Beverly Hills resident William Sadleir, age 67, pleaded guilty to two counts of wire fraud in connection with his participation in two schemes relating to investments made by a New York-based investment fund in Aviron Pictures.
US Attorney Damian Williams said that Sadleir was the chairman and CEO of Aviron, which he oversaw from 2015 through December 2019, participating in the distribution of films that included:
- My All American (2015);
- Kidnap (2017);
- The Strangers: Prey at Night (2018);
- A Private War (2018);
- Destination Wedding (2018);
- Serenity (2019);
- After (2019).
While serving in that capacity, Sadleir admitted to participating in a pair of schemes tied to an approximately $75 million investment in the production company.
The first scheme involved Sadleir misappropriating millions of dollars from Aviron for more than $25 million through an advertising scam by creating a sham company based in New York that appeared legitimate.
Williams said that Sadleir then used a significant amount of that money to purchase a Beverly Hills home for approximately $14 million.
To facilitate the scheme, Sadleir lied about where the funds had gone, claiming they were used to promote future films, while pledging a portion of pre-paid media credits as collateral for additional loans.
As part of the scheme, Sadleir created a false identity of a New York-based woman he posed as named “Amanda Stevens,” who made false representations on his sham company’s behalf and assuring his creditors.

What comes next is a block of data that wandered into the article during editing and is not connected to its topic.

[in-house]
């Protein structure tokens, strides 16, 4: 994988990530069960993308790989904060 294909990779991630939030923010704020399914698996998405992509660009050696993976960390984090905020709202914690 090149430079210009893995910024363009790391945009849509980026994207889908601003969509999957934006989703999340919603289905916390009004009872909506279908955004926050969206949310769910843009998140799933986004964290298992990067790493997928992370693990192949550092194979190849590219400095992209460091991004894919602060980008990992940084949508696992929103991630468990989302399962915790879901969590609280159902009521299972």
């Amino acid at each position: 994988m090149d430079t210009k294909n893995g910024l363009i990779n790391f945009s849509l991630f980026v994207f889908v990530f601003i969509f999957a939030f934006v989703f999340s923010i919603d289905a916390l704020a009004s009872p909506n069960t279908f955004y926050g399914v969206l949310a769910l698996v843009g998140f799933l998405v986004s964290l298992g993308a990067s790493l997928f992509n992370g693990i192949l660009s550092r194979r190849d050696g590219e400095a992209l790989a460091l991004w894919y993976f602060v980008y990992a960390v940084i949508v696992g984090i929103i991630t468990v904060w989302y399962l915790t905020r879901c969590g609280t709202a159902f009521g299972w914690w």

Prosecutors said that the second scheme involved Sadleir engineering the illicit and fraudulent sale and refinancing of assets worth over $3 million to secure funds for Aviron by using forged signatures of portfolio managers to remove certain liens on his business.
Williams said that Sadleir did so in order to sell or refinance the assets without the Fund’s consent, thus depriving its lender of its collateral on outstanding loans. Aviron ultimately defaulted on those loans.
When he is sentenced on Tuesday, May 10, Sadlier will face up to 20 years in prison and a maximum fine of $250,000 or twice the gross gain or loss from the offense.
“William Sadleir used his talent for selling stories to con a New York investment fund out of over $30 million using a fake company, fake documents, and even a fake identity,” Williams said. “In a brazen plot that could be ripped from one of the films he distributed, Sadleir even made up a character that he named ‘Amanda Stevens,’ and masqueraded as her in an effort to get away with his fraud.
“We called a wrap on Sadleir’s scheming, and he now faces significant time in federal prison.”
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